Gas prices vs home prices
A recent Wall Street Journal article’s claim that gas prices will make Riverside real estate worthless is exciting but exaggerated.
Paraphrasing the argument: imagine you are the canonical Riverside resident, commuting to LA in a flag-draped SUV. That’s 12mpg, $4.80 per premium gallon, 120 miles per day, 210 days per year: over $10,000 per year in gas, requiring at least $12,000 in pretax earnings or 20% of the median family income. (The WSJ article concludes about $14k after tax, using different assumptions.)
Accurate so far. But then the article quotes a Deutsche Bank analyst claiming such homes could become “effectively worthless” because of the cost of sustained higher gas prices.
Obviously ridiculous. 30mpg regular-gas used cars are readily available for $5,000. The return on investment of changing from SUV to high-mileage beater is over 100%. So even if people don’t behave rationally in the short run, eventually the cost per mile will drift down, using the existing stock of technology and vehicles.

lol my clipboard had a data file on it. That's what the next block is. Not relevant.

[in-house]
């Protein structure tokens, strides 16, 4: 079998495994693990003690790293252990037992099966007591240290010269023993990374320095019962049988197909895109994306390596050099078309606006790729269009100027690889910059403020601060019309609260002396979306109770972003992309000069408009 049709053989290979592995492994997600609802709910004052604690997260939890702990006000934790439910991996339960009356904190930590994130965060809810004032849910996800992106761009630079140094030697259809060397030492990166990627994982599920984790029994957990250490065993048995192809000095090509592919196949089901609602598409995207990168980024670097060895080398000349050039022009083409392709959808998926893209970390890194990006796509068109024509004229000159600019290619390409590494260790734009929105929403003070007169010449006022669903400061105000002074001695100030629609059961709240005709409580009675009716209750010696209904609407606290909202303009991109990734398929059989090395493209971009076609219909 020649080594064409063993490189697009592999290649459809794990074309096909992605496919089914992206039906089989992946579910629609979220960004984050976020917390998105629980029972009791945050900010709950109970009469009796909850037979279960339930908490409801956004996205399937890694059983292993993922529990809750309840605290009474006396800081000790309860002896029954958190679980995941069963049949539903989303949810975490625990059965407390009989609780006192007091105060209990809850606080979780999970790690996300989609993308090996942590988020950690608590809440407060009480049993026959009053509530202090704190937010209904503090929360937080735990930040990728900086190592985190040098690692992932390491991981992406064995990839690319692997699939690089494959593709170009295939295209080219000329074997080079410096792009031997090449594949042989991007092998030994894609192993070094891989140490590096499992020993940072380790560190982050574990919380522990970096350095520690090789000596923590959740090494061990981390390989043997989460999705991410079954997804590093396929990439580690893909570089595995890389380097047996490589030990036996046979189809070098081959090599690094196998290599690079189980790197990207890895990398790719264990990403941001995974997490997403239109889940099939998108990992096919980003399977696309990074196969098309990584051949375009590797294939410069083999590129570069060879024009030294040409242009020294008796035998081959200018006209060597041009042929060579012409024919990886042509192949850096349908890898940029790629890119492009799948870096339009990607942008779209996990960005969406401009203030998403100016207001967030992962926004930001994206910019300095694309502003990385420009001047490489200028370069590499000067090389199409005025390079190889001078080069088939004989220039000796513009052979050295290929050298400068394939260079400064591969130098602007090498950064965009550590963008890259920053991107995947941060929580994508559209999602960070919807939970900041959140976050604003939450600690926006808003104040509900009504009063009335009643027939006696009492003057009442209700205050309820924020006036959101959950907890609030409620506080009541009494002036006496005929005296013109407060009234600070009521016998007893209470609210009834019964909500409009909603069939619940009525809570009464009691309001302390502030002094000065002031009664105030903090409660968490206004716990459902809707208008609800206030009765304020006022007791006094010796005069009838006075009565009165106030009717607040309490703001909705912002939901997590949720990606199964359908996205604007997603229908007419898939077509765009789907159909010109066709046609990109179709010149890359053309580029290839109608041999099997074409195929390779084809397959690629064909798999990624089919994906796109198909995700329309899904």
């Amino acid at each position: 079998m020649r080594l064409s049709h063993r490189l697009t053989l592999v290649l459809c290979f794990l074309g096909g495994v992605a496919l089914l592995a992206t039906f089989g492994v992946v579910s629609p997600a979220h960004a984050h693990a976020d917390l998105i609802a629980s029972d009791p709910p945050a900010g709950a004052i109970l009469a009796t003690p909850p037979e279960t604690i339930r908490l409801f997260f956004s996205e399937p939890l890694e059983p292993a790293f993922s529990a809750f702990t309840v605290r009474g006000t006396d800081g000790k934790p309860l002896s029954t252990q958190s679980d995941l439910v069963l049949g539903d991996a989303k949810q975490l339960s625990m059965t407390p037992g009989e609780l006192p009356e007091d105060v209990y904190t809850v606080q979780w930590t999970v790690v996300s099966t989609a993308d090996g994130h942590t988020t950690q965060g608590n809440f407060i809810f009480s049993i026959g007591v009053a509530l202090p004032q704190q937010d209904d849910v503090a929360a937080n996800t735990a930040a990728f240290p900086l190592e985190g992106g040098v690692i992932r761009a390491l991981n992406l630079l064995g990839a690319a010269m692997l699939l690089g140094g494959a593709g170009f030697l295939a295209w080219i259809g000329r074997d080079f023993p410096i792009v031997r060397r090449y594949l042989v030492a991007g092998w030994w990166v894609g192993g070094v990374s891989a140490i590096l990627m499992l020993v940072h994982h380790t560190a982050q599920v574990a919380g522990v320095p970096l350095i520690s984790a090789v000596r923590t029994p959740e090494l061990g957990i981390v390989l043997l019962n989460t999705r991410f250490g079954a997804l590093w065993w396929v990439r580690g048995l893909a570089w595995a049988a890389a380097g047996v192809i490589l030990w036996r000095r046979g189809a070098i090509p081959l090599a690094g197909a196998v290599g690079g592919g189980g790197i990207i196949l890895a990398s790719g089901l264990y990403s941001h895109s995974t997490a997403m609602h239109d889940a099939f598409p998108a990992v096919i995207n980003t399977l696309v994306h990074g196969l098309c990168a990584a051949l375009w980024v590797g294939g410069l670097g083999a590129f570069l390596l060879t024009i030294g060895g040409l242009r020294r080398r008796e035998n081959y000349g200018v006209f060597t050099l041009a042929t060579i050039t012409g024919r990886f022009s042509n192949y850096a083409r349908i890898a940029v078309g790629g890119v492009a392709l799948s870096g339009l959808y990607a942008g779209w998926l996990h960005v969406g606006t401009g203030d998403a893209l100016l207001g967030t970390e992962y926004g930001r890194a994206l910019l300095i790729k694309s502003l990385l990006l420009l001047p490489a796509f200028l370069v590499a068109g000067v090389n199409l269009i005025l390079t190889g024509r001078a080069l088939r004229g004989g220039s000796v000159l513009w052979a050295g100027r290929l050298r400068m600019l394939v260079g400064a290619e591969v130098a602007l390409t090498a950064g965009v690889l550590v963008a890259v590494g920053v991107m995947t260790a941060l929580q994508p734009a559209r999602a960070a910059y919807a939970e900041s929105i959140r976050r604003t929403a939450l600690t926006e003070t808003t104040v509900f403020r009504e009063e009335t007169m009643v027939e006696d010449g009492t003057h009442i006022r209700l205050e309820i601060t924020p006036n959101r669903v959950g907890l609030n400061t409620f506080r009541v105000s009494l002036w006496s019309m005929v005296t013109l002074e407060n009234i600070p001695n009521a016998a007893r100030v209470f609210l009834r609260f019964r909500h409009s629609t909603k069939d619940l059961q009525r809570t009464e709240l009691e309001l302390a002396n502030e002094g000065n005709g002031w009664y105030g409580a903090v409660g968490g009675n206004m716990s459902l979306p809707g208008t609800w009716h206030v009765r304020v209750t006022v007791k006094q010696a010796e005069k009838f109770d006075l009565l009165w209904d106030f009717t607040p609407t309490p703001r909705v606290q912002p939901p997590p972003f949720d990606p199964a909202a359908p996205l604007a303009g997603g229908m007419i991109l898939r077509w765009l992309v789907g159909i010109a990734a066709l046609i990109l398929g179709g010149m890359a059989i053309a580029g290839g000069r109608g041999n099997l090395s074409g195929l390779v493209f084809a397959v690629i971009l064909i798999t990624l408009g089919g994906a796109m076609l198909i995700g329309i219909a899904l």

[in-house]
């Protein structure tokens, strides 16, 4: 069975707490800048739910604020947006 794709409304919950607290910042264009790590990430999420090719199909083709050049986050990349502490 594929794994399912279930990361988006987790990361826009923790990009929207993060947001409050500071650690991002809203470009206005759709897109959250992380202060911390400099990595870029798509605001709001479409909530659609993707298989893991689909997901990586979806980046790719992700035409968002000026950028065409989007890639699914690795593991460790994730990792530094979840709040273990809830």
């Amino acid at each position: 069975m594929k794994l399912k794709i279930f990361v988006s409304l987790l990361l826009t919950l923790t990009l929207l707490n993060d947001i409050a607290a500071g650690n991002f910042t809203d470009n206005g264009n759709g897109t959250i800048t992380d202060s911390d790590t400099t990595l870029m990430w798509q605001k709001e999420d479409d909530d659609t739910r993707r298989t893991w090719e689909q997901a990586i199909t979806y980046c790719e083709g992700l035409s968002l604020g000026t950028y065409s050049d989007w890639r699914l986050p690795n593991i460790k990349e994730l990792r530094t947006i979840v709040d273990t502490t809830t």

So WSJ and Mr. Deutsche Bank are wrong. Yet these houses may still become nearly worthless, because overbuilding during the bubble was concentrated in marginal locations. Gas prices are not the only thing going the wrong way for Riverside county.
Unlike tradable securities, homes have a fixed location. The cost/benefit assessment of buying in a given neighborhood includes not just gas prices, but taxes, commute time, weather, crime rates, etc.
Comparatively, Riverside County is not a nice place to live. It is the smoggiest location in the nation, brutally hot in summer, yet also expensive, crime-ridden, far from economic centers, and with poor access to good schools.
As a result, when housing supply far exceeds demand, this is logically one of the first places to be abandoned. Gas prices are only one reason.
For historical precedent, consider the Antelope Valley northeast of Los Angeles, which includes the cities of Lancaster and Palmdale. The area lies within Los Angeles County, but is geographically part of the Mojave Desert: baking heat, high winds, dust storms, etc.
The Antelope Valley was marginal to begin with, held together by a local postwar aerospace industry. When that declined, the area was decimated. A double-digit percentage of homes there were abandoned, and Palmdale Airport closed for decades. It can happen.
Riverside is a huge county, stretching from the Arizona border to within 30 miles of the Pacific Ocean. Parts of it (e.g. Corona) are not far from LA, and may recover quickly. But I sure wouldn’t want to own a 4,000-square-foot home in, say, Indio right now.